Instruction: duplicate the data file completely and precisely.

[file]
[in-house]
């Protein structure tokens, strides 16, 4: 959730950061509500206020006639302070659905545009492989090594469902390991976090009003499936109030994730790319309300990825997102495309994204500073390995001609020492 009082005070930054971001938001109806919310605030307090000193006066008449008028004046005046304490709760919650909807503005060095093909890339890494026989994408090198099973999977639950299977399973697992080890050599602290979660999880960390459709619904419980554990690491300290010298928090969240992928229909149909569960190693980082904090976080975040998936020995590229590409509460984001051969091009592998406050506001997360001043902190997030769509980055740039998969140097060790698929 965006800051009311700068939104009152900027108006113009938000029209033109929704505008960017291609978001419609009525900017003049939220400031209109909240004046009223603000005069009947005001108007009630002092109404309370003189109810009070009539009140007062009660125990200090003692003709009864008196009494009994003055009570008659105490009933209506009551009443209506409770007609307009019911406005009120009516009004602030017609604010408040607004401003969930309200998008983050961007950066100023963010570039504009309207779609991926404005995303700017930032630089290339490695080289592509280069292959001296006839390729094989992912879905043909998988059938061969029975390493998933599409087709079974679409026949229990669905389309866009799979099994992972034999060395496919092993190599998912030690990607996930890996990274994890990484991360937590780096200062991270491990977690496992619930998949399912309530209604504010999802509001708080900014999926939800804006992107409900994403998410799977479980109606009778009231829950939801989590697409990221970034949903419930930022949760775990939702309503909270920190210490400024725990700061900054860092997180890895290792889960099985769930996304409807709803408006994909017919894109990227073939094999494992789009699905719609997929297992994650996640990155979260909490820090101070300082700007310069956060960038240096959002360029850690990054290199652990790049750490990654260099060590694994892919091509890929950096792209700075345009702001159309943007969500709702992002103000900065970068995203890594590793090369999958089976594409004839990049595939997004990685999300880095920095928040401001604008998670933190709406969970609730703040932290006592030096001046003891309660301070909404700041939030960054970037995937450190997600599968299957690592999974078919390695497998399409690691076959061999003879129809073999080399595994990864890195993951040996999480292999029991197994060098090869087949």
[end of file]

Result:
[in-house]
């Protein structure tokens, strides 16, 4: 959730950061509500206020006639302070659905545009492989090594469902390991976090009003499936109030994730790319309300990825997102495309994204500073390995001609020492 009082005070930054971001938001109806919310605030307090000193006066008449008028004046005046304490709760919650909807503005060095093909890339890494026989994408090198099973999977639950299977399973697992080890050599602290979660999880960390459709619904419980554990690491300290010298928090969240992928229909149909569960190693980082904090976080975040998936020995590229590409509460984001051969091009592998406050506001997360001043902190997030769509980055740039998969140097060790698929 965006800051009311700068939104009152900027108006113009938000029209033109929704505008960017291609978001419609009525900017003049939220400031209109909240004046009223603000005069009947005001108007009630002092109404309370003189109810009070009539009140007062009660125990200090003692003709009864008196009494009994003055009570008659105490009933209506009551009443209506409770007609307009019911406005009120009516009004602030017609604010408040607004401003969930309200998008983050961007950066100023963010570039504009309207779609991926404005995303700017930032630089290339490695080289592509280069292959001296006839390729094989992912879905043909998988059938061969029975390493998933599409087709079974679409026949229990669905389309866009799979099994992972034999060395496919092993190599998912030690990607996930890996990274994890990484991360937590780096200062991270491990977690496992619930998949399912309530209604504010999802509001708080900014999926939800804006992107409900994403998410799977479980109606009778009231829950939801989590697409990221970034949903419930930022949760775990939702309503909270920190210490400024725990700061900054860092997180890895290792889960099985769930996304409807709803408006994909017919894109990227073939094999494992789009699905719609997929297992994650996640990155979260909490820090101070300082700007310069956060960038240096959002360029850690990054290199652990790049750490990654260099060590694994892919091509890929950096792209700075345009702001159309943007969500709702992002103000900065970068995203890594590793090369999958089976594409004839990049595939997004990685999300880095920095928040401001604008998670933190709406969970609730703040932290006592030096001046003891309660301070909404700041939030960054970037995937450190997600599968299957690592999974078919390695497998399409690691076959061999003879129809073999080399595994990864890195993951040996999480292999029991197994060098090869087949």